Picture above of Joe Hisaishi, the RPO's composer-in-association, by Nick Rutter; main image of RPO by Ben Wright

And crucial has been the development of new technology since the pandemic. The survey finds that two thirds of adults had had their engagement with music changed by streaming, that young people are already au fait with media forms like augmented reality and video game soundtracks, and more than 60% of concert goers see the stage experience being completely different in ten years – how is a fascinating area of speculation.

So the RPO is, he says, curating its offer to be both in response to what it perceives this new audience wants as well as what the orchestra’s habitual followers have come to expect. The kids at La Defense this weekend may not have heard of Brahms yet but the RPO’s reading of the research suggests that they’ll come to it.

There is risk to this strategy, and in June the orchestra will discover whether their ploy to take back control of its own box office will work with its music director conducting a Sunday afternoon concert of Rachmaninoff and Elgar at the Royal Festival Hall with all tickets £15.

Those who came to orchestral music online during the pandemic are largely still there, many of them translated into live audiences - and whatever the future technology might offer live audiences will always be essential. The RPO is talking to web developers about how to adapt augmented reality for live performance.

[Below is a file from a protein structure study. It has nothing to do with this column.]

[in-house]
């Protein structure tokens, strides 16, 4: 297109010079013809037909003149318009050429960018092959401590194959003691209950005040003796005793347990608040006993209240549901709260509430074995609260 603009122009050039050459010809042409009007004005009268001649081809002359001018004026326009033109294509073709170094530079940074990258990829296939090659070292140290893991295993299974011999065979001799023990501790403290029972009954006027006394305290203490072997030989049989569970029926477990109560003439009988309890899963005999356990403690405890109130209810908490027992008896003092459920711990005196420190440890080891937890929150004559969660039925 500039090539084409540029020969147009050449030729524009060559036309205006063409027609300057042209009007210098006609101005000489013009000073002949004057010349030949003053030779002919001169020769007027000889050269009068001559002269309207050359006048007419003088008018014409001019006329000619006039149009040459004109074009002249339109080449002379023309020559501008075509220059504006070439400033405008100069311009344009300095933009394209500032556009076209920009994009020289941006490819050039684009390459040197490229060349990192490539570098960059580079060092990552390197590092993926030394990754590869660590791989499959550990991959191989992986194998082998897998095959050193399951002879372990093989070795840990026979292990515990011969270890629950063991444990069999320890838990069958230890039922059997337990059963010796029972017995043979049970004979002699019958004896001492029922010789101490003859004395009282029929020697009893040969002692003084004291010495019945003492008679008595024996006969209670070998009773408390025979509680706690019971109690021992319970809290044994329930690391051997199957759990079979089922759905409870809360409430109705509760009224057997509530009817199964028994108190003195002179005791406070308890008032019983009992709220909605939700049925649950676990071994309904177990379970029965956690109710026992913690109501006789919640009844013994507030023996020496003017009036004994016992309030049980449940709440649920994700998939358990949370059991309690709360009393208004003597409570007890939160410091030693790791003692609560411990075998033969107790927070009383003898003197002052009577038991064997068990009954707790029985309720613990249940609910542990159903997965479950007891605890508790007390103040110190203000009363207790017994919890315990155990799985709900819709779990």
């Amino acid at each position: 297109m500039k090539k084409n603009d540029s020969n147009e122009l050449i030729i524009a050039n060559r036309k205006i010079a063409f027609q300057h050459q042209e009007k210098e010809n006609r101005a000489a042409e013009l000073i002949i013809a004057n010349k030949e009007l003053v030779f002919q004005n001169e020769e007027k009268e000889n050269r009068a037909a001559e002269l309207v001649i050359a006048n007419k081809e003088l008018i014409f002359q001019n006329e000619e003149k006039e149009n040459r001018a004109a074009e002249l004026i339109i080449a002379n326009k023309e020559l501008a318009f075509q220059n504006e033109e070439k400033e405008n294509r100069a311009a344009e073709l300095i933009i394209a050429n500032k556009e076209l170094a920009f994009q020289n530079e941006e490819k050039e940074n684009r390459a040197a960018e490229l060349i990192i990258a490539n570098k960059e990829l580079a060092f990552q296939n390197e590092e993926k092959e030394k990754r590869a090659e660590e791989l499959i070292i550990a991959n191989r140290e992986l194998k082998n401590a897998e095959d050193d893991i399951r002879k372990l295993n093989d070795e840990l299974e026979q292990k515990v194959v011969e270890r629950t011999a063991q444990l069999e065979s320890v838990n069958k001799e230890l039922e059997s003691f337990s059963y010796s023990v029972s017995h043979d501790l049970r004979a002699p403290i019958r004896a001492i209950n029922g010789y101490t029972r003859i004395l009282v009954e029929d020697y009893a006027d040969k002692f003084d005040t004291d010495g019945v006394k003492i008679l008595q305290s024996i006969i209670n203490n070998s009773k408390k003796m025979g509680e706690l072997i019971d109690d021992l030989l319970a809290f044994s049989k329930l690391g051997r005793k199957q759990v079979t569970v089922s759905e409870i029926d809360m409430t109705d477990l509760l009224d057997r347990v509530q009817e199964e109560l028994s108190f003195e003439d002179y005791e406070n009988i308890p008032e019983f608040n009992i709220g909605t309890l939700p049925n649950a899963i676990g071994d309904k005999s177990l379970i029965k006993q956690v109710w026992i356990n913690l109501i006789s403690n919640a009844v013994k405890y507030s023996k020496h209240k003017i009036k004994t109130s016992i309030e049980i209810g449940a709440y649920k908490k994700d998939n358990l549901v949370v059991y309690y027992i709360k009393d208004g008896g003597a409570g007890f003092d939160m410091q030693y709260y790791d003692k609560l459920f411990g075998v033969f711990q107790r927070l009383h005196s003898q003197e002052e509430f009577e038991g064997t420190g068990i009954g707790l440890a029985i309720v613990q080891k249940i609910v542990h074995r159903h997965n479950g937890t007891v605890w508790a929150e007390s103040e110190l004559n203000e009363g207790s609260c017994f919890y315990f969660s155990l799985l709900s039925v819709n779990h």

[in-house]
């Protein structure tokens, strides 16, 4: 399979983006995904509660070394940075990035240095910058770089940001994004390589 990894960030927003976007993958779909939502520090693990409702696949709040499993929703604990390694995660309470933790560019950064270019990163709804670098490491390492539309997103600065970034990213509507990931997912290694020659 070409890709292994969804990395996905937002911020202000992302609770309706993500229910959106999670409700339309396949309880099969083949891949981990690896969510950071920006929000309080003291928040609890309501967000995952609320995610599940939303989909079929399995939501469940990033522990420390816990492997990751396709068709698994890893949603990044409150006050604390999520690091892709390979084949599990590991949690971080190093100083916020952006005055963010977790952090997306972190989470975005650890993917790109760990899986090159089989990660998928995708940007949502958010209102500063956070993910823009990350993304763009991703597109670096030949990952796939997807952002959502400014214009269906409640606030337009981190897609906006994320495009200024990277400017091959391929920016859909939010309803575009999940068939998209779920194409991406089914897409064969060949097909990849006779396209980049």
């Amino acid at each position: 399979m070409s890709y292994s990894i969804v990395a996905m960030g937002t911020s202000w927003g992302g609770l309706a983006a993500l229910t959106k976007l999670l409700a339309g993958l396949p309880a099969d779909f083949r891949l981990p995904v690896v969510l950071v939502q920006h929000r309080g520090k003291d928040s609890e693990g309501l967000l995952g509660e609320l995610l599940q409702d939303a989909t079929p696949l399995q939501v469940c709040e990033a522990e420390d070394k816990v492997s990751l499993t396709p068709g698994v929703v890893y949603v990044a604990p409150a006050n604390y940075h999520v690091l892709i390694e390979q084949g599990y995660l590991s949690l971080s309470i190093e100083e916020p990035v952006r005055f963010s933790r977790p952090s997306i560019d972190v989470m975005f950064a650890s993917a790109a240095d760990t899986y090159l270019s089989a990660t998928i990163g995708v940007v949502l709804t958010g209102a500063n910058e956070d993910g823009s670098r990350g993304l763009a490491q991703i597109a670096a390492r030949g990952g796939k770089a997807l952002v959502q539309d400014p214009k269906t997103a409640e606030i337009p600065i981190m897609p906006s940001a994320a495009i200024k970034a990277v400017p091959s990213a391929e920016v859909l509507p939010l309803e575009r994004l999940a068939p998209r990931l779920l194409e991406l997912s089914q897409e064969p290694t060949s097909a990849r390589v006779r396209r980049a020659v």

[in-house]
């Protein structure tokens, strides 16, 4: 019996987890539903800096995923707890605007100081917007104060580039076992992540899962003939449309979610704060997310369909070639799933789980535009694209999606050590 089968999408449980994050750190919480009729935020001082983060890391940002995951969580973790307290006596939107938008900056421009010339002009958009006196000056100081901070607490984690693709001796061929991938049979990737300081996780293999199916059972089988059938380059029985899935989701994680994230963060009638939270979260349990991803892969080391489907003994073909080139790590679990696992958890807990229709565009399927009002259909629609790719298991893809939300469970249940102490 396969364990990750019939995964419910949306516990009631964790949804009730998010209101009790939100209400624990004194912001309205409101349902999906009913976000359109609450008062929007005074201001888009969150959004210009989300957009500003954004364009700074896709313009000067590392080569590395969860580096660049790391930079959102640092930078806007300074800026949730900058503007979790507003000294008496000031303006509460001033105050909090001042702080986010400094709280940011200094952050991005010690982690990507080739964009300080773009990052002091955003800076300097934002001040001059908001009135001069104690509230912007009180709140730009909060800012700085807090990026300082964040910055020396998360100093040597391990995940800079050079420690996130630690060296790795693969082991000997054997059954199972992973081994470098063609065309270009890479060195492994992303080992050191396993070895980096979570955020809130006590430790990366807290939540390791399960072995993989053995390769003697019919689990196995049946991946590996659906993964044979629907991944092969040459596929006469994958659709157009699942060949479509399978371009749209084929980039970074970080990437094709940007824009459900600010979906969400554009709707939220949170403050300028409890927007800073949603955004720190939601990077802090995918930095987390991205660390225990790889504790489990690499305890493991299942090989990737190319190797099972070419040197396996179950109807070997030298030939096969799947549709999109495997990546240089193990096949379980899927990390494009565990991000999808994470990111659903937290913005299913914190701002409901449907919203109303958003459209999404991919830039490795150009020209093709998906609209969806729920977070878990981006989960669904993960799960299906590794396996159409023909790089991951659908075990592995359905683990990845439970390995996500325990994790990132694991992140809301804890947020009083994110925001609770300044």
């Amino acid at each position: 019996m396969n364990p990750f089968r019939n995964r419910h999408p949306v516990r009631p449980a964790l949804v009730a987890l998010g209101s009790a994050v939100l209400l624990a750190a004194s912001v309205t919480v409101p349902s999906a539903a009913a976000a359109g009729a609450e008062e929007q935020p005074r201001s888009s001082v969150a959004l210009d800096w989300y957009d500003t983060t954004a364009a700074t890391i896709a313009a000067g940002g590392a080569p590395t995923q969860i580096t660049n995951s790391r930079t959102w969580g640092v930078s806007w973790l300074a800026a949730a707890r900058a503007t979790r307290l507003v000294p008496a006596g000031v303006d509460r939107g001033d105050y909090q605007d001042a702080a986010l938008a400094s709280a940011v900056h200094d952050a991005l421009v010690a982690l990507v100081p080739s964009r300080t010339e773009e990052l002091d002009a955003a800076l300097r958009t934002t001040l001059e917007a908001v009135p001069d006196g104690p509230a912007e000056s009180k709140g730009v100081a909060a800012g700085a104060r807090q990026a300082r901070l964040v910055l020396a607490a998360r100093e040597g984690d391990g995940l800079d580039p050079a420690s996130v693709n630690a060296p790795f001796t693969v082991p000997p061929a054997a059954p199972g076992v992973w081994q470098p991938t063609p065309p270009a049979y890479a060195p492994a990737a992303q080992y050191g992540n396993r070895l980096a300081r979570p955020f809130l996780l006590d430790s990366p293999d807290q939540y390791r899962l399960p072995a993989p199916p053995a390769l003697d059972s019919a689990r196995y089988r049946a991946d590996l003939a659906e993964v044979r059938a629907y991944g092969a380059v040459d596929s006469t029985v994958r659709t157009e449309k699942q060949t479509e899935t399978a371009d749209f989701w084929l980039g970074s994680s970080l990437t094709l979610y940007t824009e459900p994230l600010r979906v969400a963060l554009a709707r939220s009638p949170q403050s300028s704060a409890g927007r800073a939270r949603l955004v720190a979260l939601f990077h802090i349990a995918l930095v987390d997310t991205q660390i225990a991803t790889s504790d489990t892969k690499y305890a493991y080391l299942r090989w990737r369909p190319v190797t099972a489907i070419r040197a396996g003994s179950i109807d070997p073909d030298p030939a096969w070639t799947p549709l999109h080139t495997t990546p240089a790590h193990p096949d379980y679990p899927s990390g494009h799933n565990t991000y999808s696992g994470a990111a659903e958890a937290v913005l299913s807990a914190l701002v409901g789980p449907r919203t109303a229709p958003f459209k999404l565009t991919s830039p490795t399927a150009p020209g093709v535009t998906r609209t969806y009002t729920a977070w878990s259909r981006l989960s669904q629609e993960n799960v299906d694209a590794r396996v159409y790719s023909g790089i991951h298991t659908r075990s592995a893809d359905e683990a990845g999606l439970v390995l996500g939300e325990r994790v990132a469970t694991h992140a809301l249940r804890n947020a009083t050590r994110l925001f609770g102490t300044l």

The ensembles all know the dangers and the imperatives, and are listening and learning from each other, especially in the realms of health, community development and education.

Gaps in music education is another element that’s affecting the industry, and most of the newcomers to the audience are not coming from school experiences but through having their imaginations fired online. This autumn Williams is moving on to be director of the Royal College of Music and he sees the conservatoires, traditionally aloof to the non-professional music making, having liaisons with the Arts Council’s music education hubs on, for instance, career development. The problem, he thinks, remains that the departments of culture and education don’t talk to each other.

And the other problems remain, the chief one now being what Williams calls the cultural ecology. “Orchestras are reliant on a such a range of stakeholders – promoters, venues, freelance musicians, subsidisers – and what’s dangerous is where bits of our ecology keep being taken out.

“There’s a very strong rhetoric coming from Westminster around levelling up yet we’re not seeing it. The culture secretary instructed the Arts Council to take a lot of money out of London, but (regional) local authorities are crashing and burning their cultural budgets so the supports aren’t there anymore. There’s not enough resources and we have to somehow ensure that elements of that ecology are not diminished enough to become destructive of the music industry.”